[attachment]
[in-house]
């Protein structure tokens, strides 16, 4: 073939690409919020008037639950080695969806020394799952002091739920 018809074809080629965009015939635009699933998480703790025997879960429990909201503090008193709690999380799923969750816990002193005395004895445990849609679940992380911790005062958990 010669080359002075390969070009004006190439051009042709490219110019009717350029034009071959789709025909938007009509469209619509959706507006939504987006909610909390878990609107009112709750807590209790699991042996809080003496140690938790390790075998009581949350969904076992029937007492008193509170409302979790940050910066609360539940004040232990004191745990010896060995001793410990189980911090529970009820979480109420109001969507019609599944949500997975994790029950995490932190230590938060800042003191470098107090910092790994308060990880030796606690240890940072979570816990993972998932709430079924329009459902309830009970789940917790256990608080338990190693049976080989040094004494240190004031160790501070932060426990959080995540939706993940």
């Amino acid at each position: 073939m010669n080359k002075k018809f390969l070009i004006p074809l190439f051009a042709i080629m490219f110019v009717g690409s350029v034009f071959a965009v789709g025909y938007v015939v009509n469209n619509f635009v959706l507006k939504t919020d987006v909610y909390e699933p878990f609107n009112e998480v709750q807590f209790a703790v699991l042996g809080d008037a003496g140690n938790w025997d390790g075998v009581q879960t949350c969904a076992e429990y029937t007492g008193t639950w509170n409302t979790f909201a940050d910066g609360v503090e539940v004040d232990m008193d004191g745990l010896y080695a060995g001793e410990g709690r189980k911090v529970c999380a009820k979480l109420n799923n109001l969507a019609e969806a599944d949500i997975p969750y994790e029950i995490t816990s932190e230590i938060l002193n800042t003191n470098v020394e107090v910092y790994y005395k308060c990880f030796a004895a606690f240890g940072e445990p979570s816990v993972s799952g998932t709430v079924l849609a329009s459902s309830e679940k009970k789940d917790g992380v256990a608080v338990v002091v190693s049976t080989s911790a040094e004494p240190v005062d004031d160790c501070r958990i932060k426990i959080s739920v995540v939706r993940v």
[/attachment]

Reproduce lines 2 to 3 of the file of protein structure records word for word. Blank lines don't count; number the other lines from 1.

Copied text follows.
């Protein structure tokens, strides 16, 4: 073939690409919020008037639950080695969806020394799952002091739920 018809074809080629965009015939635009699933998480703790025997879960429990909201503090008193709690999380799923969750816990002193005395004895445990849609679940992380911790005062958990 010669080359002075390969070009004006190439051009042709490219110019009717350029034009071959789709025909938007009509469209619509959706507006939504987006909610909390878990609107009112709750807590209790699991042996809080003496140690938790390790075998009581949350969904076992029937007492008193509170409302979790940050910066609360539940004040232990004191745990010896060995001793410990189980911090529970009820979480109420109001969507019609599944949500997975994790029950995490932190230590938060800042003191470098107090910092790994308060990880030796606690240890940072979570816990993972998932709430079924329009459902309830009970789940917790256990608080338990190693049976080989040094004494240190004031160790501070932060426990959080995540939706993940």
């Amino acid at each position: 073939m010669n080359k002075k018809f390969l070009i004006p074809l190439f051009a042709i080629m490219f110019v009717g690409s350029v034009f071959a965009v789709g025909y938007v015939v009509n469209n619509f635009v959706l507006k939504t919020d987006v909610y909390e699933p878990f609107n009112e998480v709750q807590f209790a703790v699991l042996g809080d008037a003496g140690n938790w025997d390790g075998v009581q879960t949350c969904a076992e429990y029937t007492g008193t639950w509170n409302t979790f909201a940050d910066g609360v503090e539940v004040d232990m008193d004191g745990l010896y080695a060995g001793e410990g709690r189980k911090v529970c999380a009820k979480l109420n799923n109001l969507a019609e969806a599944d949500i997975p969750y994790e029950i995490t816990s932190e230590i938060l002193n800042t003191n470098v020394e107090v910092y790994y005395k308060c990880f030796a004895a606690f240890g940072e445990p979570s816990v993972s799952g998932t709430v079924l849609a329009s459902s309830e679940k009970k789940d917790g992380v256990a608080v338990v002091v190693s049976t080989s911790a040094e004494p240190v005062d004031d160790c501070r958990i932060k426990i959080s739920v995540v939706r993940v």